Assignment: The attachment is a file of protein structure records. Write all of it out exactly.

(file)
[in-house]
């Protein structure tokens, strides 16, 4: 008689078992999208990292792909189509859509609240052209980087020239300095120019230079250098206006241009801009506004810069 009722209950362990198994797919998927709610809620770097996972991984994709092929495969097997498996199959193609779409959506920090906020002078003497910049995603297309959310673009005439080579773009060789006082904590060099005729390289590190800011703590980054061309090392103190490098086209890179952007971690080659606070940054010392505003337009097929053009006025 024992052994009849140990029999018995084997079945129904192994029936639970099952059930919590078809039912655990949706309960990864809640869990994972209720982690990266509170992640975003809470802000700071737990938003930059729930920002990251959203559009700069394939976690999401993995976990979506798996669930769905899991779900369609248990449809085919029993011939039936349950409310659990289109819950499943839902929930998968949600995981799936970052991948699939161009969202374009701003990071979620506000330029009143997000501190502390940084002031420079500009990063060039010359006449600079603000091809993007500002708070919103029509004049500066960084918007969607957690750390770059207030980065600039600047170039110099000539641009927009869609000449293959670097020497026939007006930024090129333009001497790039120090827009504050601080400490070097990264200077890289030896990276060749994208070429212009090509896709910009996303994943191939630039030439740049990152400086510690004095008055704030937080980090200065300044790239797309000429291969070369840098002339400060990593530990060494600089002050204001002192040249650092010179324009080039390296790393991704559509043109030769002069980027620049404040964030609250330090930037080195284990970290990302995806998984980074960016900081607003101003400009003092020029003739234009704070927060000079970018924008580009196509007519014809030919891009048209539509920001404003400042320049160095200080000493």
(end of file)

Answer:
[in-house]
């Protein structure tokens, strides 16, 4: 008689078992999208990292792909189509859509609240052209980087020239300095120019230079250098206006241009801009506004810069 009722209950362990198994797919998927709610809620770097996972991984994709092929495969097997498996199959193609779409959506920090906020002078003497910049995603297309959310673009005439080579773009060789006082904590060099005729390289590190800011703590980054061309090392103190490098086209890179952007971690080659606070940054010392505003337009097929053009006025 024992052994009849140990029999018995084997079945129904192994029936639970099952059930919590078809039912655990949706309960990864809640869990994972209720982690990266509170992640975003809470802000700071737990938003930059729930920002990251959203559009700069394939976690999401993995976990979506798996669930769905899991779900369609248990449809085919029993011939039936349950409310659990289109819950499943839902929930998968949600995981799936970052991948699939161009969202374009701003990071979620506000330029009143997000501190502390940084002031420079500009990063060039010359006449600079603000091809993007500002708070919103029509004049500066960084918007969607957690750390770059207030980065600039600047170039110099000539641009927009869609000449293959670097020497026939007006930024090129333009001497790039120090827009504050601080400490070097990264200077890289030896990276060749994208070429212009090509896709910009996303994943191939630039030439740049990152400086510690004095008055704030937080980090200065300044790239797309000429291969070369840098002339400060990593530990060494600089002050204001002192040249650092010179324009080039390296790393991704559509043109030769002069980027620049404040964030609250330090930037080195284990970290990302995806998984980074960016900081607003101003400009003092020029003739234009704070927060000079970018924008580009196509007519014809030919891009048209539509920001404003400042320049160095200080000493």